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Campaign Spending Records in LAUSD Board Election Before Primary

by Michael Higham, published

LAUSD Board election

Last month, IVN covered the pace of independent expenditures and the New York mayor's involvement in the Los Angeles school board elections.

At the time, outside spending topped $2.5 million for three contested seats on the board. The three campaigns reached $4.8 million leading up to Tuesday's primary, setting new records of spending for school board elections. Tweet it: Tweet

Credit: Los Angeles City Ethics Commission

lausd board election

Current board president Monica Garcia is running for re-election in LAUSD's sub-district two. She is far ahead in spending compared to her four primary opponents. Her supporters have currently used $1.27 million while $111,354 has been spent to oppose her.

The United Teachers of Los Angeles (UTLA) has only spent a combined $22,000 to support three other candidates running for sub-district two. Tweet it: Tweet

Sub-district four is shaping up to be the most contentious as Kate Anderson challenges incumbent Steve Zimmer. $879,385 has been spent to support Anderson while $438,933 has been spent to oppose her. Zimmer's campaign reports $616,353 and $319,512 in outside spending in support and opposition, respectively.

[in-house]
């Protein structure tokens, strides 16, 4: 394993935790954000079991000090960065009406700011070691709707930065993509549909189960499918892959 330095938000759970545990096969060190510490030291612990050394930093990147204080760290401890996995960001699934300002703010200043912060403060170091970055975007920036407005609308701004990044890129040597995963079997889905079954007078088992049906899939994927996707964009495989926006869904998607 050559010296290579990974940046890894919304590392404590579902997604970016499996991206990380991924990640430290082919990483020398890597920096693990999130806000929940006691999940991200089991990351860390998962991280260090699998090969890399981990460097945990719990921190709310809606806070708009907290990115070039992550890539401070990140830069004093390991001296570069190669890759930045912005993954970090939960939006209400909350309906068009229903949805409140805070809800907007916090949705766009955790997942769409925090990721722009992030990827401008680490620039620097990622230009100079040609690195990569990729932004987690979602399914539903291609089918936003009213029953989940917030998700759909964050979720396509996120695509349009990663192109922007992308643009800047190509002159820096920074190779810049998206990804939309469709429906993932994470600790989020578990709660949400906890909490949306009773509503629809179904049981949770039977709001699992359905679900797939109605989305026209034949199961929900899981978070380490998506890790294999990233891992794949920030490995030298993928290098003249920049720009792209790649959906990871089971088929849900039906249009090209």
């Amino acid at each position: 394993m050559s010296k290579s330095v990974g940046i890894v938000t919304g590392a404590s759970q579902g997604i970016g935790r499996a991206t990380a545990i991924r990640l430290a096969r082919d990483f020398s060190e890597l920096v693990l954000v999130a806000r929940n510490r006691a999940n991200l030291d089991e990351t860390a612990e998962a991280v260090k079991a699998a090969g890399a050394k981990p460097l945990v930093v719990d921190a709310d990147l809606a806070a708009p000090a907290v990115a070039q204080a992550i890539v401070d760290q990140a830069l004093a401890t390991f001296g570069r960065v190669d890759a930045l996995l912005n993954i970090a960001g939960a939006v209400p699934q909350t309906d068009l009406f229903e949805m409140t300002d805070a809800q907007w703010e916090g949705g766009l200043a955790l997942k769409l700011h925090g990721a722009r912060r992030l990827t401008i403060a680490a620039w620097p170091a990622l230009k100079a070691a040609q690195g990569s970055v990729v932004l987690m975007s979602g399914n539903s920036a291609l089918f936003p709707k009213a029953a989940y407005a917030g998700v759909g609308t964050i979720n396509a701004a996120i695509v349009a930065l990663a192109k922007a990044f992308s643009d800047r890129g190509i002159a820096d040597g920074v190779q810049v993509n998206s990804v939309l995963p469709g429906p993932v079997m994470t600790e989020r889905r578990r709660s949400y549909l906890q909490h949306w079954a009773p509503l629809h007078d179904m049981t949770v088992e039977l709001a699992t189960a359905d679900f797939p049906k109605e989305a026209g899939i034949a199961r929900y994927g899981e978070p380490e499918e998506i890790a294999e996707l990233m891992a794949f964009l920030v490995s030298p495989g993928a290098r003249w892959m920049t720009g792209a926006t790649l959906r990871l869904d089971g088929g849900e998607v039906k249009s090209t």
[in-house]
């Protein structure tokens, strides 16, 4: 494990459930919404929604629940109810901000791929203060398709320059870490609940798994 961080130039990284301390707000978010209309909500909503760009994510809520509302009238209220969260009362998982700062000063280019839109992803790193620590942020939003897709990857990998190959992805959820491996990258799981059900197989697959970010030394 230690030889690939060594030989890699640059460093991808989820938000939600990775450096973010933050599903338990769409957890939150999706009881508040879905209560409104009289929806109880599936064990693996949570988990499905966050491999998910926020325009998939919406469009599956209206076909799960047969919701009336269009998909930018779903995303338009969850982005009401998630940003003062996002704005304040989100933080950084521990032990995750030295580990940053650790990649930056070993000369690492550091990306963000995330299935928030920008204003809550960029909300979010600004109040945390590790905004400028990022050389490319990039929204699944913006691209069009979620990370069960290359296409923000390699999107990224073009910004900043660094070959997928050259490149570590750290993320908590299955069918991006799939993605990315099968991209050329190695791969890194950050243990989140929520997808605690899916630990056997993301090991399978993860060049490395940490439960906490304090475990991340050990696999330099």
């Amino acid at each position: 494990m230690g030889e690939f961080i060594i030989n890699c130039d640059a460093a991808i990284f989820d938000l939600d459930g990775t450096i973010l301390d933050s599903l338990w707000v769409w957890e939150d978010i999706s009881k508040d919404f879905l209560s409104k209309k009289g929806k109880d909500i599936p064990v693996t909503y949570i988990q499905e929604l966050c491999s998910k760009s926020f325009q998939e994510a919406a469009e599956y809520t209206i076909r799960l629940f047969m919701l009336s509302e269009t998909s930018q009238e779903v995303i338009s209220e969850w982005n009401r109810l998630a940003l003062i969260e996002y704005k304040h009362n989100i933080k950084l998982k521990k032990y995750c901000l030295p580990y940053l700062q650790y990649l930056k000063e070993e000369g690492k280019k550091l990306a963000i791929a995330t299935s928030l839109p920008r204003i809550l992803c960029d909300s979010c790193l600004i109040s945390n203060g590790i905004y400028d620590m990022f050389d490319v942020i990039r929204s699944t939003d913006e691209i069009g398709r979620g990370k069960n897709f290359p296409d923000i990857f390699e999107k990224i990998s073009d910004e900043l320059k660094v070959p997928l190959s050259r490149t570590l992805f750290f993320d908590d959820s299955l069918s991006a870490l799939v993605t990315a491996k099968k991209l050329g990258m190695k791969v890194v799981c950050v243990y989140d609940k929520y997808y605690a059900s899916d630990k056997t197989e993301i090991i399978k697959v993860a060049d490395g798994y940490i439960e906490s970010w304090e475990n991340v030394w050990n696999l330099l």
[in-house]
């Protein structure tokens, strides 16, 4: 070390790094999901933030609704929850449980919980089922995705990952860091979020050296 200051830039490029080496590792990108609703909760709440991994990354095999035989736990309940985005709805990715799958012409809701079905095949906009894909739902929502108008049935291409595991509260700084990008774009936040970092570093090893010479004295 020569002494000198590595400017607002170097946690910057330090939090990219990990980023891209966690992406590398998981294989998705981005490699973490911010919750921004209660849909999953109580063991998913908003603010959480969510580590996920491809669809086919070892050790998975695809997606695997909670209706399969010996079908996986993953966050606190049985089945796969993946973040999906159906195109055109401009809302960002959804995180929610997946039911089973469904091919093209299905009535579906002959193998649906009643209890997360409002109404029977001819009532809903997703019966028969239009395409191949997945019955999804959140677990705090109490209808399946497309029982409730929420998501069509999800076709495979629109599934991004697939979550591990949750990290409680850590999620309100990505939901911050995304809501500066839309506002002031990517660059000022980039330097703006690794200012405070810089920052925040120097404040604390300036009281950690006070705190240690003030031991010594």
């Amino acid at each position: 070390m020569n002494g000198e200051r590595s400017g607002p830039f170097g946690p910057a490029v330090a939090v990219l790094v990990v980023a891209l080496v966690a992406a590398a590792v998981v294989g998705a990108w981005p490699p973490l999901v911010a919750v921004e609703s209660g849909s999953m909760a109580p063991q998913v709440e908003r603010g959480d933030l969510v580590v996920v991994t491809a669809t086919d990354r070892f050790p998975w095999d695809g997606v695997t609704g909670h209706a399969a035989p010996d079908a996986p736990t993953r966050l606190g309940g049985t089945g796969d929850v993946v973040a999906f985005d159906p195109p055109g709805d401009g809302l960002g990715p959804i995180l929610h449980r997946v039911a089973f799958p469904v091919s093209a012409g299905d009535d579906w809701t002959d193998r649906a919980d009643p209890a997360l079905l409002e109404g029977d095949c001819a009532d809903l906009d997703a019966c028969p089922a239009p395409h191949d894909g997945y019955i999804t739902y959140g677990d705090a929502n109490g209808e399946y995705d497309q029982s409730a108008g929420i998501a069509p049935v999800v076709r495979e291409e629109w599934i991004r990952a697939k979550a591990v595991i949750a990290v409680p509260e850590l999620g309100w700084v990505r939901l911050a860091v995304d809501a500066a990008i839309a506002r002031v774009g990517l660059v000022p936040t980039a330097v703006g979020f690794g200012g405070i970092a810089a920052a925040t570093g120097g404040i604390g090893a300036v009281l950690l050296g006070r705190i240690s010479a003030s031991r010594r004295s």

The race between Anderson and Zimmer will come to a close after the primary, since they're running head-to-head. Any candidate who receives 50 percent plus one of the vote is determined the winner. Theoretically, an exact tie is the only way the race will continue to the May runoff.

Antonio Sanchez is the only candidate in the sub-district six race with independent expenditures to report. All $1.18 million spent was in support of Sanchez.

The LAUSD Board elections have broken previous spending records just before the primary vote. The 2011 LAUSD election reached $4.7 million by the time it ended and four seats were up for grabs. The 2013 cycle topped last cycle's independent expenditures with only three seats in contention.

The spending increase indicates growing urgency from school reform activists. The board majority can be swayed to favor school reform measures that have been unpopular to some teachers and the teachers' union. Tweet quote: Tweet

LAUSD Superintendent John Deasy advocates measures such as parent trigger laws and charter school growth.

Steve Zimmer was often seen as the swing vote on the school board and is known to reject charter school expansion. Reformers are putting their trust in Kate Anderson to change the composition of the LAUSD board majority.

The Coalition for School Reform slate campaign is responsible for most of the independent expenditures supporting Garcia, Anderson, and Sanchez.

The three board seats up for election have accounted for half of the outside spending in Los Angeles' fourteen races. Total outside spending for the city's 2013 municipal elections is currently at $9.58 million.

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